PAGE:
Its amazing how people can get you to do work and then just flat refuse to pay you and there is absolutely nothing you can do about it unless you have a bottomless pit for legal fees, and if you did have a bottomless pit for legal fees then what the hell would you be doing in the construction industry :)
    Posted: May 6, 2009 By: nickjohn Member since: May 6, 2009
  15. Williams lester

    Williams lester UKBF Legend

    2,096 343
    Can't see how he could possibly hope to win this though. You invoiced him...he has not paid you. Sounds simple to me!
    Posted: May 6, 2009 By: Williams lester Member since: Oct 16, 2008
  16. Quercus

    Quercus UKBF Newcomer

    1 0
    Just in case it's relevant, my company is owed circa £12k by a Limited Company who I have feared would liquidate before I got the chance to recover the funds.

    My lawyer has just noticed there is an error on their Purchase Orders - specifically that they have failed to put the word 'Limited' after their name, and have used an abbreviated form of their name instead of the Registered one.

    He has advised me that Section 349 of the Companies Act states that where a company fails to state their correct company name on such paperwork, the messengers (ie Directors) of the comapny leave themselves personally liable int he event of non-payment by the company they act for.

    If you're in this position, well worth checking the original orders. If their company details aren't stated correctly, it would make no difference to you if they have liquidated or been struck off - the Directors would remain liable in a personal capacity.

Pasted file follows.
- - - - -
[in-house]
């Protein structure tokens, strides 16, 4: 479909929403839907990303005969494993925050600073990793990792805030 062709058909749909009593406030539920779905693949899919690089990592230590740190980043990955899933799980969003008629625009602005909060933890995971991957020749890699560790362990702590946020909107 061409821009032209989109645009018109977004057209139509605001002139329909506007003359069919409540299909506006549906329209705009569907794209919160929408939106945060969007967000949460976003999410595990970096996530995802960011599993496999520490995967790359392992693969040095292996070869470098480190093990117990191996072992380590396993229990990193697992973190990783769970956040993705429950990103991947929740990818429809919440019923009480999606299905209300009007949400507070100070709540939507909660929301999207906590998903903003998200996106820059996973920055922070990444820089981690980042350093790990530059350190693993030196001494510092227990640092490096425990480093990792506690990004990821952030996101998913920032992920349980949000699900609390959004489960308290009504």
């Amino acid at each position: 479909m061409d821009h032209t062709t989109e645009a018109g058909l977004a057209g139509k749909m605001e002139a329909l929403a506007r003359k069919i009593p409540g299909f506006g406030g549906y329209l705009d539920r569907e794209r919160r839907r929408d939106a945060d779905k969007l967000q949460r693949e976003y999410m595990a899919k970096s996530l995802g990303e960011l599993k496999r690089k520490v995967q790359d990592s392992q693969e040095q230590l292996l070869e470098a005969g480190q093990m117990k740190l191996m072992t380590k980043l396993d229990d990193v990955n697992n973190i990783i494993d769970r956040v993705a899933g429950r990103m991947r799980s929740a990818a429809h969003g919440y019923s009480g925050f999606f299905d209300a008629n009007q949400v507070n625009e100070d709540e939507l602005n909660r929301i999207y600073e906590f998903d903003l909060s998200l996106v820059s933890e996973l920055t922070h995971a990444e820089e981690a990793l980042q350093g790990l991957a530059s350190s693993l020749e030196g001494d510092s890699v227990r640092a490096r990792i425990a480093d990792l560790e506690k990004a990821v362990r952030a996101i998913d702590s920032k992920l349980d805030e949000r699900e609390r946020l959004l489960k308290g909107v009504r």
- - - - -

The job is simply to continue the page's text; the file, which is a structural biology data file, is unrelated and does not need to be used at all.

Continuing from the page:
Posted: Aug 29, 2009 By: Quercus Member since: Aug 29, 2009
  17. mahutchinson

    mahutchinson UKBF Ace

    1,058 110
    Message removed.
    Last edited: Sep 3, 2009
    Posted: Sep 3, 2009 By: mahutchinson Member since: Mar 17, 2008
  18. Heather09

    Heather09 UKBF Newcomer

    1 0
    I was hoping you could claify a couple of points for me.

    I am owed a sum of money from a previous employer, who stopped paying me. I have been through an employment tribunal and had the amount owed was awarded (my previous employer did not respond), and have also taken it through the courts to have this enforced (again with no response from previous employer).

    I have now received notification that the company has been struck off the company house register.

    Does this mean I now have no chance of ever seeing this money again? I assume the court order to pay the money isn't sufficent to get companies house to reinstate the company? Do I have any other option as its wages that are owed?

    Thanks for any help.
    Posted: Sep 10, 2009 By: Heather09 Member since: Sep 10, 2009
  19. Smallclaims

    Smallclaims UKBF Newcomer

    20 5
    If the company is struck off, then it ceases to exist. Any bank accounts it has are closed and frozen.

    It is normally struck off when it does not file an annual return.

    However, if the company has traded fraudulently, for example, trading in the knowledge it cannot pay its debts, then the Directors can be criminally responsible and made personally liable for the debts.

    Posted by Tony of Small Claims Ltd

    Send me a personel message if you need further help or contact me on 07956 486555
    Posted: Sep 12, 2009 By: Smallclaims Member since: May 7, 2009
  20. Mpg

    Mpg UKBF Legend

    1,494 281
    Hiya I have skipped to the end as its late

    I checked on a company that owes me money and CH had issued a first gazette(it gives the LTD 3 months notice )

    I then phoned CH and they said email in with my objections.

    I just emailed saying I am suing the ltd company and would prefer if they would hold off on dissolving the company they emailed back within 24 hrs saying ok. its on hold for 6 months if i need it extending i would need to have paperwork to prove i'm suing.

    The email address is the enquries one on their website

    Hope that helps
    Posted: Sep 23, 2009 By: Mpg Member since: Aug 18, 2009
Thread Status:
Not open for further replies.